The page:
Some examples:

Grid Layout

A grid layout uses a two-dimensional system to position and resize the HTML elements.


Although it also uses the concepts of rows and columns, it allows for greater ease of use and flexibility compared to the table layout.

Grid Layout

In order to define the grid in the container, we can use some of the following properties. The provided values can be absolute values, percentages, specific flex-related units (i.e., fr), and even some functions (e.g., max-content())

#grid {
  display: grid;
  width: 100%;
  grid-template-columns: 50px 1fr 2fr;
#grid {
  display: grid;
  width: 100%;
            "a a a"
            "b c c";
#grid > .childA {
  grid-area: a;

Grid Layout

Once we have defined the grid for our container, we can now place the items in the grid. For each item we can define in which rows and columns it should be placed and expanded in, using these properties:

#grid > childA {
  grid-area: a;
#grid > childB{
 grid-row: 1 / 3;

The values used in these properties can be 'auto', 'span' + number, a name of a specific template area name, or an integer (referring to the line number).

Grid Layout

Regarding aligning and distributing the content and items, we have the properties presented previously for the flexbox layout, with slightly different outcomes:

Here's a helpful visual cheatsheet of some of these grid layout properties:

Grid Layout

Regarding aligning and distributing the content and items, we have the properties presented previously for the flexbox layout, with slightly different outcomes:

Here's a helpful visual cheatsheet of some of these grid layout properties:

Display property

This property defines how an element is displayed in the page, or how its contents are displayed. The display options are many, so we will focus on some more common ones.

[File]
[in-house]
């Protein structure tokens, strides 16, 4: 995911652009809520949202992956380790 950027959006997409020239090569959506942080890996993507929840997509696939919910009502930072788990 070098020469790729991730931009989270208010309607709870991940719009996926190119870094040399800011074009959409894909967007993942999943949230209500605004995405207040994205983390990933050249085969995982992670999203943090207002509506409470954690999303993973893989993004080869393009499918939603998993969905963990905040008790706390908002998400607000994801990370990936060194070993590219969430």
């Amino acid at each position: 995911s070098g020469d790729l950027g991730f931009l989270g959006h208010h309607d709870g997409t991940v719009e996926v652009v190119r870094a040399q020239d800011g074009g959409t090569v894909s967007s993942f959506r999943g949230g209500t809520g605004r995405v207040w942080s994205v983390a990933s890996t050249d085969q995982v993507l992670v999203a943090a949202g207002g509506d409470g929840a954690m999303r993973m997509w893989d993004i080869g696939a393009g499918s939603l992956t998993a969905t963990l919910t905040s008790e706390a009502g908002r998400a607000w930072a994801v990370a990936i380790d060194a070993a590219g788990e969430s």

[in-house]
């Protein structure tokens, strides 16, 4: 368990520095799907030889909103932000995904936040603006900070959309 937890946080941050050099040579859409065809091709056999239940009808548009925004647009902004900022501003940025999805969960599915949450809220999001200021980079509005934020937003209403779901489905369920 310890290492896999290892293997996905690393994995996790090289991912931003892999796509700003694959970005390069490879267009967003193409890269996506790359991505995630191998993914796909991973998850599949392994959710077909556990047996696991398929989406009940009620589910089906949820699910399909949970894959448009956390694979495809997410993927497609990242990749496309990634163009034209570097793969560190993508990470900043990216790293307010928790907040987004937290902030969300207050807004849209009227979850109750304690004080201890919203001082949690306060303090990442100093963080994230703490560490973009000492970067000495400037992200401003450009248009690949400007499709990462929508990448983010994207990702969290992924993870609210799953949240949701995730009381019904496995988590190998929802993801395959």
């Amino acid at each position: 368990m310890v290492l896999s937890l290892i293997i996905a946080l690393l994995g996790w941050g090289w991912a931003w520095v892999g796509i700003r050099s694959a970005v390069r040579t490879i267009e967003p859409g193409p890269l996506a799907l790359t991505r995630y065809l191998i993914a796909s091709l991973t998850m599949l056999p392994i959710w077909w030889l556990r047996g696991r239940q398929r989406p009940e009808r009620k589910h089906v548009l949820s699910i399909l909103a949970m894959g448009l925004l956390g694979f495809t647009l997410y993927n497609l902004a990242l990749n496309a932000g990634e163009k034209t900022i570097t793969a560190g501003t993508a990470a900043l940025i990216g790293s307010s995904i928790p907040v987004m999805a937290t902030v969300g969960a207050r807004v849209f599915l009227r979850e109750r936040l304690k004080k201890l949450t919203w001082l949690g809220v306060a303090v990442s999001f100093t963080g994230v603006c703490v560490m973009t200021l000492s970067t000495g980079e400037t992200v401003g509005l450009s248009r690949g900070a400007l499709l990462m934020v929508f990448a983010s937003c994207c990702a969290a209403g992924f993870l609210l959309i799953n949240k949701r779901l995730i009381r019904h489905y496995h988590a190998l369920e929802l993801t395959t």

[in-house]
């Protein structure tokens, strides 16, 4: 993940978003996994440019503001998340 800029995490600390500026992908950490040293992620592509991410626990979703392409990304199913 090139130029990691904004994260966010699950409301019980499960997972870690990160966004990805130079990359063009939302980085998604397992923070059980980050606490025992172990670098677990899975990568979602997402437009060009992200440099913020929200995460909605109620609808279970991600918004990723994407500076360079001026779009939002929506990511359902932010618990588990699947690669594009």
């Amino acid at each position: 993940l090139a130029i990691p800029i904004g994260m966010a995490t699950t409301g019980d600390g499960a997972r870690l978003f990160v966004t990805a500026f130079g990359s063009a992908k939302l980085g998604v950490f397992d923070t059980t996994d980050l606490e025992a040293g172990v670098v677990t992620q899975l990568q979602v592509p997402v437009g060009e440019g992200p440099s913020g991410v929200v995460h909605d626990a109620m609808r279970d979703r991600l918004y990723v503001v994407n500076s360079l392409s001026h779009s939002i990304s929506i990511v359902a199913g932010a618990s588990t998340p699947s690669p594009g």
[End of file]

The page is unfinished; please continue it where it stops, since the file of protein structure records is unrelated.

Outside display types - display of element in the flow layout they are inserted in.

Display property

Inside display types - defines the display of the contents of the current element.

Some of these display types have internal display types associated to them, for their child elements. E.g., for table: table-row, table-cell,...

Display property

Other relevant common display types:

Display property

This property helps define how the element should be positioned considering the flow of the document.


The default value is static, where the element is placed exactly according to its place in the document.


Other properties can be used together with position in order to specify the element's position. e.g., top, left, right, bottom, z-index.

position property

Besides these values, the global values can be used: initial, inherit, revert, unset.

float property

Elements may float to the left/right of their container, until it reaches the edge of its container, or another floating element.


Other elements may wrap around it (if possible) or may be forced below using the clear property. This property can also be used to solve floating elements' overflow issues.

Non-floating compared to floating image, to the right.

z-index property

HTML positioned elements can be positioned in the z-axis as well, in different stacks/layers.

By default, elements are at the 0 index, larger numbers are closer and smaller numbers are further.


In the same stack/layer, the elements are positioned as follows, from furthest to closest:

  1. Background and borders of root
  2. Child static elements, ordered as they appear in the document
  3. Child positioned elements, ordered as they appear in the document

Live coding

CSS Layouts


CSS animations

CSS animations control the values of animatable properties over time.


The animation is represented by keyframes, which define the value of the properties.


The animation has properties as well.

Let's take a look at them.

Animation properties

    animation: fadein 2s forwards 1s;

    animation-name: fadein;
    animation-duration: 2s;
    animation-fillmode: forwards;
    animation-delay: 1s;


@keyframes fadein {
  0% {
    opacity: 0;
    color: black;
  100% {
    opacity: 1;
    color: white;

The name property identifies the keyframes to be used for the animation, which are defined separately using the at-rule @keyframes.


Keyframes correspond to a set of property values at a specific animation time.

live coding

CSS Animations


Holy Grail Layout

For many years, this type of layout was difficult to achieve, before the flexbox and grid layouts emerged.

Let's try to recreate this layout, with and without these layouts :)

Use the header, nav, and footer for the corresponding areas.


By Soraia Veríssimo